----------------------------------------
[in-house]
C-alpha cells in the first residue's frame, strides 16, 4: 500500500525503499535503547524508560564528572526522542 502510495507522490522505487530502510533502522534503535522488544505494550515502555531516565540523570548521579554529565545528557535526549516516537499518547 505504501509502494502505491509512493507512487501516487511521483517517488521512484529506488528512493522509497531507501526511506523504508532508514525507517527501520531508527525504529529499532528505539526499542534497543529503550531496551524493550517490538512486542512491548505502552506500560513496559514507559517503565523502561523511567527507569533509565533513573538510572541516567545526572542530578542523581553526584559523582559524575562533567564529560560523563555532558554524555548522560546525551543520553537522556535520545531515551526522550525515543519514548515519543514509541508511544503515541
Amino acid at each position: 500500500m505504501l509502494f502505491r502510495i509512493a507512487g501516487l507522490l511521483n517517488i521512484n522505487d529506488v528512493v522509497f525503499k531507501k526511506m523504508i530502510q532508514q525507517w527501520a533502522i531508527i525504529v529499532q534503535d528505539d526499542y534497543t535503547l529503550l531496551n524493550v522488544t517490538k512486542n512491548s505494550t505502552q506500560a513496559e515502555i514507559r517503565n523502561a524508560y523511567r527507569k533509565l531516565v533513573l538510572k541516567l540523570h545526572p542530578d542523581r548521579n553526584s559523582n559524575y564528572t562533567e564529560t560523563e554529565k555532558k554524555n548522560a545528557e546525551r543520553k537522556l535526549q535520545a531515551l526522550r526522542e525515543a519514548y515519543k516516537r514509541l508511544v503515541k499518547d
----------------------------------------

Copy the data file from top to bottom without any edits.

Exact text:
[in-house]
C-alpha cells in the first residue's frame, strides 16, 4: 500500500525503499535503547524508560564528572526522542 502510495507522490522505487530502510533502522534503535522488544505494550515502555531516565540523570548521579554529565545528557535526549516516537499518547 505504501509502494502505491509512493507512487501516487511521483517517488521512484529506488528512493522509497531507501526511506523504508532508514525507517527501520531508527525504529529499532528505539526499542534497543529503550531496551524493550517490538512486542512491548505502552506500560513496559514507559517503565523502561523511567527507569533509565533513573538510572541516567545526572542530578542523581553526584559523582559524575562533567564529560560523563555532558554524555548522560546525551543520553537522556535520545531515551526522550525515543519514548515519543514509541508511544503515541
Amino acid at each position: 500500500m505504501l509502494f502505491r502510495i509512493a507512487g501516487l507522490l511521483n517517488i521512484n522505487d529506488v528512493v522509497f525503499k531507501k526511506m523504508i530502510q532508514q525507517w527501520a533502522i531508527i525504529v529499532q534503535d528505539d526499542y534497543t535503547l529503550l531496551n524493550v522488544t517490538k512486542n512491548s505494550t505502552q506500560a513496559e515502555i514507559r517503565n523502561a524508560y523511567r527507569k533509565l531516565v533513573l538510572k541516567l540523570h545526572p542530578d542523581r548521579n553526584s559523582n559524575y564528572t562533567e564529560t560523563e554529565k555532558k554524555n548522560a545528557e546525551r543520553k537522556l535526549q535520545a531515551l526522550r526522542e525515543a519514548y515519543k516516537r514509541l508511544v503515541k499518547d